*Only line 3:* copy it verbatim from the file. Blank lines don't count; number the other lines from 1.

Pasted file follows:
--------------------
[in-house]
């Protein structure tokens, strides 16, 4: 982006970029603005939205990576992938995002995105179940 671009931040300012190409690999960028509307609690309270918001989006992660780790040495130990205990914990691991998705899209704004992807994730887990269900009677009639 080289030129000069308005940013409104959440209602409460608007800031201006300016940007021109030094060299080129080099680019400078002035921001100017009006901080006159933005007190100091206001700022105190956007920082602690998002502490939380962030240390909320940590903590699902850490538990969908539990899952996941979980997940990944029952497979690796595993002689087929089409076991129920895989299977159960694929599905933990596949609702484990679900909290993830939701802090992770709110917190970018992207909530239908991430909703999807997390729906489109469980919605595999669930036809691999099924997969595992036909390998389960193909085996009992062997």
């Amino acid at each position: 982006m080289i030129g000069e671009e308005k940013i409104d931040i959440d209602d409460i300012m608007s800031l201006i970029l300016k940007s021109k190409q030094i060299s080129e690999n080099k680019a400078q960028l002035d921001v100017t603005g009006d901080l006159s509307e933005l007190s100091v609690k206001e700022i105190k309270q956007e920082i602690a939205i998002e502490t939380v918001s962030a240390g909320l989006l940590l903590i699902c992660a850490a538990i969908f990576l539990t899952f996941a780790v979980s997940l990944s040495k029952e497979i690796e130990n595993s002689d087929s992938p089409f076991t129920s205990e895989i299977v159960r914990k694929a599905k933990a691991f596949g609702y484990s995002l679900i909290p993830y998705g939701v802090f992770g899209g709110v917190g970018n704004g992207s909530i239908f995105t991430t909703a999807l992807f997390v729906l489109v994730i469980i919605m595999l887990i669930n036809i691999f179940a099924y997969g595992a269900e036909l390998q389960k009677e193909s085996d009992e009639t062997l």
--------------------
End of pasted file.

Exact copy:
């Amino acid at each position: 982006m080289i030129g000069e671009e308005k940013i409104d931040i959440d209602d409460i300012m608007s800031l201006i970029l300016k940007s021109k190409q030094i060299s080129e690999n080099k680019a400078q960028l002035d921001v100017t603005g009006d901080l006159s509307e933005l007190s100091v609690k206001e700022i105190k309270q956007e920082i602690a939205i998002e502490t939380v918001s962030a240390g909320l989006l940590l903590i699902c992660a850490a538990i969908f990576l539990t899952f996941a780790v979980s997940l990944s040495k029952e497979i690796e130990n595993s002689d087929s992938p089409f076991t129920s205990e895989i299977v159960r914990k694929a599905k933990a691991f596949g609702y484990s995002l679900i909290p993830y998705g939701v802090f992770g899209g709110v917190g970018n704004g992207s909530i239908f995105t991430t909703a999807l992807f997390v729906l489109v994730i469980i919605m595999l887990i669930n036809i691999f179940a099924y997969g595992a269900e036909l390998q389960k009677e193909s085996d009992e009639t062997l």